The Fifeshire Journal reported on the passing of a prominent Fife farmer, Henry Buist, Esquire of Berryhill on Thursday, 16 November 1865. It stated: “In last week’s obituary we recorded the death of Henry Buist, Esquire, of Berryhill, at the advanced age of almost ninety-five years. He was cut off after a very short illness. His health throughout his life was excellent, and he retained the use of his faculties to the last, his memory being as vigorous as ever.
Having been all his life engaged in agricultural pursuits, he was from the lengthened experience able to recount many changes in the modes of culture. He remembered the commencement of draining of Fife. Lime however was largely applied to the soil before his time. Five or six acres of turnips were reckoned a large extend for a large farm. He remembered the introduction of the thrashing mill, and how crowds went far to see the novel application. He remembered when the most respectable farmers in the county wore the broad blue bonnet, and it was only on the Sabbath that the most aspiring of them exchanged it for the beaver hat.
One incident in his history will suffice to show how far tradition may go back; in his boyhood he walked from his father’s house near Kettle to Pitlessie, with his grandfather, who was born in 1690.
Another such link would carry us back to the days long before the Reformation, and long era of James the First died of a broken heart in Falkland. At one period of his life, he took a part in the Justice of Peace Courts of this district; for domestic life he retained many of the courtesies of the olden time. He was upright and honourable in all his transactions, and many benevolent and charitable institutions will miss the contributions which he afforded them. He was buried in the family burial ground in Abdie Old Church on Monday last.”
Henry Buist was born on Friday, 24 May 1771 at Orkie, Kettle Parish, Fife. The first born son of George Buist, feuar and Margaret Low, he later inherited most of his father’s vast estates upon his father’s death in 1797. He was baptized at Kettle Parish in Kingskettle on Sunday, 26 May 1771.
Henry Buist took over the tenancy of Orkie after the death of his father George Buist and later relocated to Weddersbie which is in the Parish of Collessie but near Auchtermuchty. During this same time, he was listed in the 1797-98 Farm Horse Tax, residing at Braeside in Abdie Parish.
According to the tax records he was listed as having six horses, five of which were held liable to the tax of ten shillings. Furthermore he was also listed as being taxed at Orkie in Kettle Parish.
Henry Buist is also listed in the Survey of the Duty on Clocks and Watches in Kettle Parish. According to the record, he had a total of one clock at the estate of Orkie and one watch which was silver or metal. Survey of the Duty on Clocks and Watches, County of Fife, Kettle Parish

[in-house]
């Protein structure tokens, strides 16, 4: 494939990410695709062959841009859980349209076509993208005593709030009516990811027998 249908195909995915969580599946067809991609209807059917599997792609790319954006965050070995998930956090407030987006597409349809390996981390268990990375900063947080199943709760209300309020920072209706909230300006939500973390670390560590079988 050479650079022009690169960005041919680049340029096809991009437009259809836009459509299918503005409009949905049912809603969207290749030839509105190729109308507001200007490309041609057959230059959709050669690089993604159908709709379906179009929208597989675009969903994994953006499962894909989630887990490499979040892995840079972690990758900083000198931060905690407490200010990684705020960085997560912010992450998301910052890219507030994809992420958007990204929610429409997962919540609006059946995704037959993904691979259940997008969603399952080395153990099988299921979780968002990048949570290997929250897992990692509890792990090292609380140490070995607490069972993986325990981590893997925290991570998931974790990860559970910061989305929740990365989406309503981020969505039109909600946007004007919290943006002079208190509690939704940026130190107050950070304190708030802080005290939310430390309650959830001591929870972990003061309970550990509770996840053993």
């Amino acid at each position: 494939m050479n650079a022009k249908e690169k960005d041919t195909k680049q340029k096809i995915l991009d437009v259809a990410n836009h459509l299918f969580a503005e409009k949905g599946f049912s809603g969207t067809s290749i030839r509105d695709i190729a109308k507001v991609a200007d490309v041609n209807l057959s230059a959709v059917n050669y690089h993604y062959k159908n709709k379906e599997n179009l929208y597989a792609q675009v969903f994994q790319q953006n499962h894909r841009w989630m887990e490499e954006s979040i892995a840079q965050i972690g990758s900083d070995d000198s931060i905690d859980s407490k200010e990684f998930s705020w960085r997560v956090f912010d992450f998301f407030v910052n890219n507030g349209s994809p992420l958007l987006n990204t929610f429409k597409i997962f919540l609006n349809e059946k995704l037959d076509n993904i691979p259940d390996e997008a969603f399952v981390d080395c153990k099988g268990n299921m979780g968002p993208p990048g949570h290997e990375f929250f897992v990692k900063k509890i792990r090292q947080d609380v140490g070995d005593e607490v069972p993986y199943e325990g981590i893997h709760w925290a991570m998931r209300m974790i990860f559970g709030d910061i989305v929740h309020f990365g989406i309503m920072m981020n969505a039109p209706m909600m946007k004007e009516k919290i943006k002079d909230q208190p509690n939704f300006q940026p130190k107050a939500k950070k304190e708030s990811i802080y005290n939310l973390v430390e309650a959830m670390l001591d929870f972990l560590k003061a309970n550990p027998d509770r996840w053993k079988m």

As owner of Orkie, Henry Buist on 25 August 1797 was listed in the Window Tax for Kettle Parish. In the Survey of old Window Duty, Orkie shows a total of eleven houses on the estate showing seven windows that were taxed four pounds.
Henry Buist married Helen Walker on Tuesday, 29 December 1807 at Collessie Parish, Fife at the age of 36. Helen Walker was the daughter of the Reverend Andrew Walker, Minister of Collessie. They had five children: George Buist born on Tuesday, 21 March 1809 at Weddersbrae, Collessie and died on Monday, 29 April 1889; Sophia Duddingstone Buist born on Friday, 5 April 1811 at Weddersbrae, Collessie and died on Thursday, 2 January 1902; Margaret Low Buist born on Wednesday, 11 August 1813 at Weddersbrae, Collessie and died on Thursday, 17 March 1898; Andrew Walker Buist born on Saturday, 31 August 1816 in Abdie and died on Tuesday, 1 May 1877; and Henry Buist born on Tuesday, 18 January 1820 at Berryhill, Abdie and died on Friday, 24 November 1854.
Henry Buist inherited from his father the Abbey of Lindores. Lindores Abbey lies on the outskirts of Newburgh. Now a much reduced and overgrown ruin, it stands on the southern banks of the River Tay about one mile north of the village of Lindores. This abbey was founded as a daughter house of Kelso Abbey about 1191 by David, Earl of Huntingdon, brother of William the Lion. Later monarchs who visited this abbey include Edward I of England, John Balliol, David II and James II.
The earliest record of scotch whisky is the 1494 commission from King James IV to Friar John Cor of Lindores Abbey to make about 580 kg of aquavitae. The abbey was sacked by a mob from Dundee in 1543 and again by John Knox and his supporters in 1559. In the following years the abbey buildings were quarried as a source of stone for buildings in Newburgh. All that remains of the abbey are one of the gateways leading into the monastic enclosure; the groin vaulted slype, leading from the cloister garth to the exterior of the abbey and parts of the chancel walls and western tower of the church.